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Tigers 2020 player preview: What can we expect from Miguel Cabrera?

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Cabrera’s best years are behind him, but is he still capable of pulling his weight in the lineup?

MLB: Detroit Tigers-Media Day Reinhold Matay-USA TODAY Sports

The 2019 season was not kind to Miguel Cabrera.

After starting the year as a first baseman, the slugger continued to face a litany of lingering injuries in his knee, biceps, and back, and was moved into a full-time designated hitter role in early June in an attempt to preserve his health as he neared the halfway point of his eight-year extension signed way back in 2014.

In 80 games as the full-time DH, the Detroit Tigers’ $30 million man hit .279/.340/.753 with nine home runs and 12 doubles. He finished the season with 0.0 rWAR and -0.3 fWAR. It was a third consecutive unspectacular season for Cabrera and he knew it was time to make a change.

Over the offseason, Cabrera consumed more vegetables and fewer carbs in order to trim down and regain his previous physicality. It seems to have worked; Cabrera seems noticeably thinner now than he did in 2019.

That brings us to the $248 million question: is Miguel Cabrera in the best shape of his life?

The answer? Probably not. Those days are gone, reserved for the years where he was playing outfield and third base, when he was mashing baseballs at a blistering pace, and when he won two consecutive AL MVP Awards last decade.

But is Miguel Cabrera in good enough shape?

Perhaps. According to MLB.com’s Jason Beck, Cabrera is back to his playing weight from 2015, a year in which he led baseball in batting average (.338) and on-base percentage (.440) in 119 games while hitting 18 home runs.

Cabrera got off to a quick start this spring, albeit in an incredibly small sample size. He produced three hits and one walk in his first seven plate appearances, including an opposite field home run off New York Mets non-roster invitee Ryley Gilliam.

But a good spring does not mean a good summer. Last year, Cabrera tied for fourth among all players with five home runs before Opening Day, and hit .340/.418/1.142 in the process.

Examining outlooks

What do the computers think? Spoiler: you might want to proceed with caution.

ZiPS has Cabrera finishing with -0.5 fWAR, worse than players like Kade Scivicque, Daniel Pinero, Frank Schwindel, and Jhon Nunez. The system predicts Cabrera will hit just nine home runs, batting .262 with a .327 on-base percentage and a .700 OPS.

Or, not good.

Steamer is significantly more optimistic about the big man, believing he can produce one of his best offensive performances in recent years, although that does not clear a high bar. They foresee Cabrera hitting 20 home runs and 28 doubles, hitting .278./.350/.731 with the batting average and on-base percentage predicted to be the highest among all Tigers players. They predict that Cabrera will be worth 0.7 fWAR, or his highest total since 2016.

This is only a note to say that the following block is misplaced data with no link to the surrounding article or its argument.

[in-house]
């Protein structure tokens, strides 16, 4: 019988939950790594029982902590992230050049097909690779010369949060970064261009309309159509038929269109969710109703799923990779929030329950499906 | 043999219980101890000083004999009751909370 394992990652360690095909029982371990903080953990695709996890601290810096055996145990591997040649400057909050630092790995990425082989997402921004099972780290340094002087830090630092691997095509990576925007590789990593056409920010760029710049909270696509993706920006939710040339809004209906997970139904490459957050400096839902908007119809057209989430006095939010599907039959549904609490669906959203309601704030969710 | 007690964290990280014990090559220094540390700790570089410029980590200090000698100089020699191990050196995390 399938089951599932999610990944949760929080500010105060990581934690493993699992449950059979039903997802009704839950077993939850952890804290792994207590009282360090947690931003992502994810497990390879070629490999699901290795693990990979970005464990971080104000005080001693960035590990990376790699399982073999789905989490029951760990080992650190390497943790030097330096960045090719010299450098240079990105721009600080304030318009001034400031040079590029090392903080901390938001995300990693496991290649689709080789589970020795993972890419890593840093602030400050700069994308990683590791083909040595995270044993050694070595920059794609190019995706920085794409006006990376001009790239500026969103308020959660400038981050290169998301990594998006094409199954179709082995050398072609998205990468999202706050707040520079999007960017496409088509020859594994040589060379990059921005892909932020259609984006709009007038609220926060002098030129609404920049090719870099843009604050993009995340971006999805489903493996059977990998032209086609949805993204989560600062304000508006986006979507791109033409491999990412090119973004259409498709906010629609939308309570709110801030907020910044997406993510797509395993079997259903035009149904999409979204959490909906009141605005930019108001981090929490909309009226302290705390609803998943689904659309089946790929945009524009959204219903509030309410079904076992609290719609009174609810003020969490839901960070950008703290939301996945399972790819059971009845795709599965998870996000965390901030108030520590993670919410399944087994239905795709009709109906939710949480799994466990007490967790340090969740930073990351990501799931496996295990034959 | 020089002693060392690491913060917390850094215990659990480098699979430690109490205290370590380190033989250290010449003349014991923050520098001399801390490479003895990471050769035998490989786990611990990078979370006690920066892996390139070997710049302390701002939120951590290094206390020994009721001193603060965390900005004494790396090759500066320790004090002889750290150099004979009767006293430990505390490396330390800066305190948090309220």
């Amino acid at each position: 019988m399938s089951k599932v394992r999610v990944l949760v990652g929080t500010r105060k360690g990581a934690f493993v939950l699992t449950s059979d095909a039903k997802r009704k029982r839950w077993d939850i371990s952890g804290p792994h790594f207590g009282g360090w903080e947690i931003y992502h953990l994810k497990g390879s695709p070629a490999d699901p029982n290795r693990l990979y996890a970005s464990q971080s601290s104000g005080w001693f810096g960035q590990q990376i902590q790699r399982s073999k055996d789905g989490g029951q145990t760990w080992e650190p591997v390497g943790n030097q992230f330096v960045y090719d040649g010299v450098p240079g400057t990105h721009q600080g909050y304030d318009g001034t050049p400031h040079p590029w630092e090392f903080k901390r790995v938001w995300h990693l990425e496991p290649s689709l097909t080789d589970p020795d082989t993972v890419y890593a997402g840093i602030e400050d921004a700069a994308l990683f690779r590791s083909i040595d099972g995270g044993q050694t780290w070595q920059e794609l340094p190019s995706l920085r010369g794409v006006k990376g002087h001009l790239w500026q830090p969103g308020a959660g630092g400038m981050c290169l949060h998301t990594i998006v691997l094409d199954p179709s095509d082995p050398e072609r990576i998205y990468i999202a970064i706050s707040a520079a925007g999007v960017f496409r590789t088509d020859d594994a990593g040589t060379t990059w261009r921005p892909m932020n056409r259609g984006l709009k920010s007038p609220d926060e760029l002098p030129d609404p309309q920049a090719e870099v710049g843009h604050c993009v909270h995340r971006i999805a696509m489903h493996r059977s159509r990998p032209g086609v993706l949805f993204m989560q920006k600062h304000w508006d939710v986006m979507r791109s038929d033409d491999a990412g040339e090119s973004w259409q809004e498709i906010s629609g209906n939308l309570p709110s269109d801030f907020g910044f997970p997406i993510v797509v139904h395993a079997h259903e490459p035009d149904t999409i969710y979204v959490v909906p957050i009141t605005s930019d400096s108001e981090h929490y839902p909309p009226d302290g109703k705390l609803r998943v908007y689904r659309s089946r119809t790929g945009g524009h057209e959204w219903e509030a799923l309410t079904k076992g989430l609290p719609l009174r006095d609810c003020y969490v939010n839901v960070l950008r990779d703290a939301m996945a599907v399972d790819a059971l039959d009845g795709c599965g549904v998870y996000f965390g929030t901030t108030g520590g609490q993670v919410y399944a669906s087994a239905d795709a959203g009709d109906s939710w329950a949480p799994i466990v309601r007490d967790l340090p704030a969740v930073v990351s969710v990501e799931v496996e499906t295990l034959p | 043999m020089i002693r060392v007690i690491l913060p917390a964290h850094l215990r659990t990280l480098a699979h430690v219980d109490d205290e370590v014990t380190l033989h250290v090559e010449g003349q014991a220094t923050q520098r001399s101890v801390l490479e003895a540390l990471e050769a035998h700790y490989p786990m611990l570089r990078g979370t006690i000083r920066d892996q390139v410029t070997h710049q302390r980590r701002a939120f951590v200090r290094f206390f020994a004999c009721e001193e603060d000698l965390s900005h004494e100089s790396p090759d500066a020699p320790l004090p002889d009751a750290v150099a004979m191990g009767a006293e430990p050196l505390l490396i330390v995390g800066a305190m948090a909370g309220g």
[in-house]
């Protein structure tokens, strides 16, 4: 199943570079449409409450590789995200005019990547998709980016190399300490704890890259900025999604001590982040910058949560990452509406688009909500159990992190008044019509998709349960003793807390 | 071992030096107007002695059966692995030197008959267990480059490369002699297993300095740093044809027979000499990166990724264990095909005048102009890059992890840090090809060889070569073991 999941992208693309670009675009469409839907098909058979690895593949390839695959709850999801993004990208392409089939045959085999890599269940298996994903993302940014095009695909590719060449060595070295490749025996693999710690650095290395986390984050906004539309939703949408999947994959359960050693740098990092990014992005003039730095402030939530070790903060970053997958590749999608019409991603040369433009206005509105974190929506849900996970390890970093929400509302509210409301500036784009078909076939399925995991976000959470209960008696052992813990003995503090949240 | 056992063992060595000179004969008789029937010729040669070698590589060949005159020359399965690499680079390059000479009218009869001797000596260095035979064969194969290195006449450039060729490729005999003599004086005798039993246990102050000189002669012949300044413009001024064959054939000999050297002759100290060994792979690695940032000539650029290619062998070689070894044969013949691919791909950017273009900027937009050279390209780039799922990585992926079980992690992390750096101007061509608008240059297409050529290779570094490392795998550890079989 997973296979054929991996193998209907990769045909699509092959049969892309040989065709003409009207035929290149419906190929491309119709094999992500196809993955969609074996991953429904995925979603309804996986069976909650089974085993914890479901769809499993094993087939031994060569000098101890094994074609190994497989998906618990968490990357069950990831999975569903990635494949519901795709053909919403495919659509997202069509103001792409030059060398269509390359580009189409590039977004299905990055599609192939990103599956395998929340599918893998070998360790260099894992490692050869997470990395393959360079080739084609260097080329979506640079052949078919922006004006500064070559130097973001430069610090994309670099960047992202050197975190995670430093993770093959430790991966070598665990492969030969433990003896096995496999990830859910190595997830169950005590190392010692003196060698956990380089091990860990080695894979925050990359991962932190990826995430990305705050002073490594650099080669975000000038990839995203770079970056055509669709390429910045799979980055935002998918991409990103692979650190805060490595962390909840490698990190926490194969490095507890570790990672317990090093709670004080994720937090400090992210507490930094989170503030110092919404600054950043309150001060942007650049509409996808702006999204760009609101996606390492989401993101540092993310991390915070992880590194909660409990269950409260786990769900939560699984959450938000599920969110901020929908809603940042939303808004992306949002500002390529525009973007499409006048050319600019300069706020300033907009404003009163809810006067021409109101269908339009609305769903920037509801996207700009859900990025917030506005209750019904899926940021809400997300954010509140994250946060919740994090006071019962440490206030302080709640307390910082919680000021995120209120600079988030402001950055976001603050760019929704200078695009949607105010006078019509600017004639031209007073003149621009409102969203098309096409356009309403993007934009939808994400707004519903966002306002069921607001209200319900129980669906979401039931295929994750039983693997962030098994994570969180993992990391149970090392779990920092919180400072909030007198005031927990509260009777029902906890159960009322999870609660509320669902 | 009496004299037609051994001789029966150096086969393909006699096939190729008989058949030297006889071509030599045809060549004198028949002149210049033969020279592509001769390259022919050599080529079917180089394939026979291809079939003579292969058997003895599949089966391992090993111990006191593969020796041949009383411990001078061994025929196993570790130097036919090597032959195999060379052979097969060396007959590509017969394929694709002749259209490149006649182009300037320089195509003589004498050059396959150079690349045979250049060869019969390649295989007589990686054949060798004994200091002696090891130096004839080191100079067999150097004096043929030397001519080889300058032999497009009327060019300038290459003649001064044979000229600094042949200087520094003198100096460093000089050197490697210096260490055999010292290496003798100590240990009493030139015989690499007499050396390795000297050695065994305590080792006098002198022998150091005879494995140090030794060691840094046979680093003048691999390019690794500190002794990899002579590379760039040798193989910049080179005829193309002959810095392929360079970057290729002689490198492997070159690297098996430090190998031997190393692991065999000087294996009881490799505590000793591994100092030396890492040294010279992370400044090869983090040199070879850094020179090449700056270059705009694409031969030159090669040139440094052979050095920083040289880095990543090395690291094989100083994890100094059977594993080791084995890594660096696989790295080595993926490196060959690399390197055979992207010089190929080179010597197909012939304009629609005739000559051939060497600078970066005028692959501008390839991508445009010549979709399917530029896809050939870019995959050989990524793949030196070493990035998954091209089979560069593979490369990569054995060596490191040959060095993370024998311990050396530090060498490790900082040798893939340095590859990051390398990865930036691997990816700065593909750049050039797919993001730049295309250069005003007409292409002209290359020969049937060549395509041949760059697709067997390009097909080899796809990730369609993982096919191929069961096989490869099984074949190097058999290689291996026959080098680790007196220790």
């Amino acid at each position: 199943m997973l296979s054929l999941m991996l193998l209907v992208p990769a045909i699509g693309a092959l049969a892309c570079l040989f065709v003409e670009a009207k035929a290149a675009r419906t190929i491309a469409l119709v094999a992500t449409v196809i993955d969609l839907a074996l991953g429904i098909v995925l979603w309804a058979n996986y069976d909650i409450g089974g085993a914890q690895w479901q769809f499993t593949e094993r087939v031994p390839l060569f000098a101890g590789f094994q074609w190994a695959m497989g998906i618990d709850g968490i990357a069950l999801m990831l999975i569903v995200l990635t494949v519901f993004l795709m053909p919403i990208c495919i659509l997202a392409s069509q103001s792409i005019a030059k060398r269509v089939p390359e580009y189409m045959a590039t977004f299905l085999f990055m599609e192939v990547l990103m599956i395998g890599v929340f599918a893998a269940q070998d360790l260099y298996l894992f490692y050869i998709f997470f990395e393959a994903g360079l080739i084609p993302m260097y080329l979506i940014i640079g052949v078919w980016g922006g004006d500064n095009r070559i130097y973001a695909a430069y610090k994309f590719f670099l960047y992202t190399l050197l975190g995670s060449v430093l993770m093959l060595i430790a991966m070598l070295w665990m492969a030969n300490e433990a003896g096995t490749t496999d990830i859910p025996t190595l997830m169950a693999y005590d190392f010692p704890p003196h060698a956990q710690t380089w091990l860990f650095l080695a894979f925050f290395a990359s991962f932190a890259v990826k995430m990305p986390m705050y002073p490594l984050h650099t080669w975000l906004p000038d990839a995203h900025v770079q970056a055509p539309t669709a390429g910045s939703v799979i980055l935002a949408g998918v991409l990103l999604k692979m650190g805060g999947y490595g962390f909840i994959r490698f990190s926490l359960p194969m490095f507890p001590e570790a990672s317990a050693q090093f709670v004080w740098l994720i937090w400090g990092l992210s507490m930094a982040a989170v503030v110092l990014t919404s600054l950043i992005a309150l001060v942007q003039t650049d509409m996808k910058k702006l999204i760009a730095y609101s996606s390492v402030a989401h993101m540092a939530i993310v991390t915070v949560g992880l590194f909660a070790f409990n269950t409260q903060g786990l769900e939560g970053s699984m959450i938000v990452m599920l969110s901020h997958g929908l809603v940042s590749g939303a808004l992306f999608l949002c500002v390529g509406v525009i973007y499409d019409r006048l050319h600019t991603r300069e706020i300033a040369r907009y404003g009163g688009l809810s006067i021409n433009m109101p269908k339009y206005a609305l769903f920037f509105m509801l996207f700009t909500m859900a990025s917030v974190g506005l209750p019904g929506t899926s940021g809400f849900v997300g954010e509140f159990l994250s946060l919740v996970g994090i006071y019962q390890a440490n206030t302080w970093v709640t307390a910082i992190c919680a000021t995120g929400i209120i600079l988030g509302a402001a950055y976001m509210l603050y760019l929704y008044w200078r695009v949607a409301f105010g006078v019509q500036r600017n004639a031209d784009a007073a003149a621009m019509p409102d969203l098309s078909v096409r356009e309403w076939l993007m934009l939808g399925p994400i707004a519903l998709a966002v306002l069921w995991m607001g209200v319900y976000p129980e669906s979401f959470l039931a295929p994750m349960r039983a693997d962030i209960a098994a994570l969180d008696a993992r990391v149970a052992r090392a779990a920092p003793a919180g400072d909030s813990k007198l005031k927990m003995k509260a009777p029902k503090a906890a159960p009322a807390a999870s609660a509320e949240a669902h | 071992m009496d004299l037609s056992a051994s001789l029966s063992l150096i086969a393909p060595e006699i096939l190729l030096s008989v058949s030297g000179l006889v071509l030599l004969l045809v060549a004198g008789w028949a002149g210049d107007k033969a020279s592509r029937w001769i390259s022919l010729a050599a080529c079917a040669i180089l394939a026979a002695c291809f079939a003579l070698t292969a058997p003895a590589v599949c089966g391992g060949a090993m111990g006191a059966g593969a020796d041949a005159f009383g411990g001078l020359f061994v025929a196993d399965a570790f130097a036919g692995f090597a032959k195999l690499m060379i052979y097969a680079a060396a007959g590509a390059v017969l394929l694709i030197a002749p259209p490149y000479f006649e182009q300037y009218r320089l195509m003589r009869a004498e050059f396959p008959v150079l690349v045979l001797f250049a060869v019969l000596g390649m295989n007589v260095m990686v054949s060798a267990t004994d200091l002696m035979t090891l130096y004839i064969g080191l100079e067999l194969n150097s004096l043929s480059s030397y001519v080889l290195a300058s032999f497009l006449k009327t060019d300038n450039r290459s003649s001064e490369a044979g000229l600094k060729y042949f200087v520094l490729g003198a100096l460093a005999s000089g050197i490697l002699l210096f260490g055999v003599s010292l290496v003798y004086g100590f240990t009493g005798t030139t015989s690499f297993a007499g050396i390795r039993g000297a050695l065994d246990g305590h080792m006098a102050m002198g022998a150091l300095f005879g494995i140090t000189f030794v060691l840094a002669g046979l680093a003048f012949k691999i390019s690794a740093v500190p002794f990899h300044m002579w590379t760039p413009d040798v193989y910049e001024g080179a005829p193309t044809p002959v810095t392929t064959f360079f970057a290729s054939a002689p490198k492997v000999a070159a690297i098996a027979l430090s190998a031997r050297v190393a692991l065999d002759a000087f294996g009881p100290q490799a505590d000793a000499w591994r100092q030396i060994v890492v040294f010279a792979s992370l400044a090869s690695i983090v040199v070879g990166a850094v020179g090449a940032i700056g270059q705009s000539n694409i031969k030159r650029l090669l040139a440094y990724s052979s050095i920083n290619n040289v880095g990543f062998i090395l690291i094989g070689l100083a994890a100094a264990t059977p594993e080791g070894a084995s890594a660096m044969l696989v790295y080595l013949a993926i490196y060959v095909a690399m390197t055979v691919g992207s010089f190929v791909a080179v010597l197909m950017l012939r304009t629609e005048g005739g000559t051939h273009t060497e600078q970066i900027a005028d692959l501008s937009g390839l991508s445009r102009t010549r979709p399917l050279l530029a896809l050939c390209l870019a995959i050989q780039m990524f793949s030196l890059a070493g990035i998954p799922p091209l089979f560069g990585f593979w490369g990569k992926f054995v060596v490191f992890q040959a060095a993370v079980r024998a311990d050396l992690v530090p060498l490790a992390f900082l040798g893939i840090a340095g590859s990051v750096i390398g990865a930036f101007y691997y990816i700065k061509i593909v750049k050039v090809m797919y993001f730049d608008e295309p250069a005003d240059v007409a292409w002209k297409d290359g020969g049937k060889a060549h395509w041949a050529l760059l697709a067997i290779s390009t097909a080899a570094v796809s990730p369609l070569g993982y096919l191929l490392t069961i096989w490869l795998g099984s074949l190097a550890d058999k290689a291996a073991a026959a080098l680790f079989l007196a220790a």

That number is brought down considerably by a projected -15.9 Def metric — a FanGraphs statistic based on value relative to positional average and positional value relative to other positions drawing from UZR.

At this point, the Tigers have not stated whether Cabrera will play the field much (if at all) in 2020. With the offseason addition of first baseman C.J. Cron, Cabrera figures to slot in at DH significantly more often than at first base.

While Cabrera has been taking grounders in spring training, it is not a clear-cut sign that he will play the field much, if at all. He played 26 games at first base in 2019, but that was still enough to get him a career-low -5.4 UZR/150 as a first baseman. Small sample sizes and all, but we already knew Cabrera won’t be winning any Gold Gloves from here on out.

Looking back to look ahead

Assuming Cabrera does not play in the field enough to significantly affect his WAR, what can he do better to finish as a net positive in the middle Detroit lineup?

Observe a handful of metrics from his past five seasons.

Miguel Cabrera

Year Pitches Barrel % Exit Velocity Hard Hit % Walk % fWAR
Year Pitches Barrel % Exit Velocity Hard Hit % Walk % fWAR
2015 1,985 10.6 93.6 53 15.1 4.6
2016 2,510 15.9 93.6 50.4 11 4.8
2017 2,045 10.5 91.3 47.9 10.2 -0.2
2018 601 4.6 94.4 54.6 14.1 0.7
2019 2,033 6.4 90.3 44.6 8.7 -0.3

In 2019, Cabrera netted five-year lows in exit velocity, hard-hit percentage, walk percentage and, as a result, fWAR. With comparisons to his physical shape from 2015, a middle ground between that year and 2019 could put his barrel percentage at 8.5 percent, average exit velocity at 91.95 mph and hard-hit percentage at 48.8 percent.

The one number that does not require Cabrera to be in pristine shape, though is walk percentage. Drawing walks at a clip closer to his 2015 mark than 2019 could go a long way to contributing to a relative return to form. Doing so could also help him reach a handful of milestones. Barring significant injury, Cabrera will get the six RBI needed to reach 1,700 for his career, becoming the 27th player to reach that mark. He needs 23 home runs to become the 28th player to hit 500 bombs, and 23 doubles to become the 18th player to reach 600 career two-baggers.

While unlikely to happen in 2020, Cabrera also needs 185 hits to reach the hallowed 3,000 hit milestone.

At this point, being optimistic about the soon-to-be 37-year-old’s production based upon offseason reports and spring production is fool’s gold. Gone are the days where Cabrera hits 30 home runs and competes for a Silver Slugger (or other hardware). But, if the changes we see above have an affect in the regular season, it is completely possible that he could be, at the very least, serviceable in the production-starved Tigers lineup.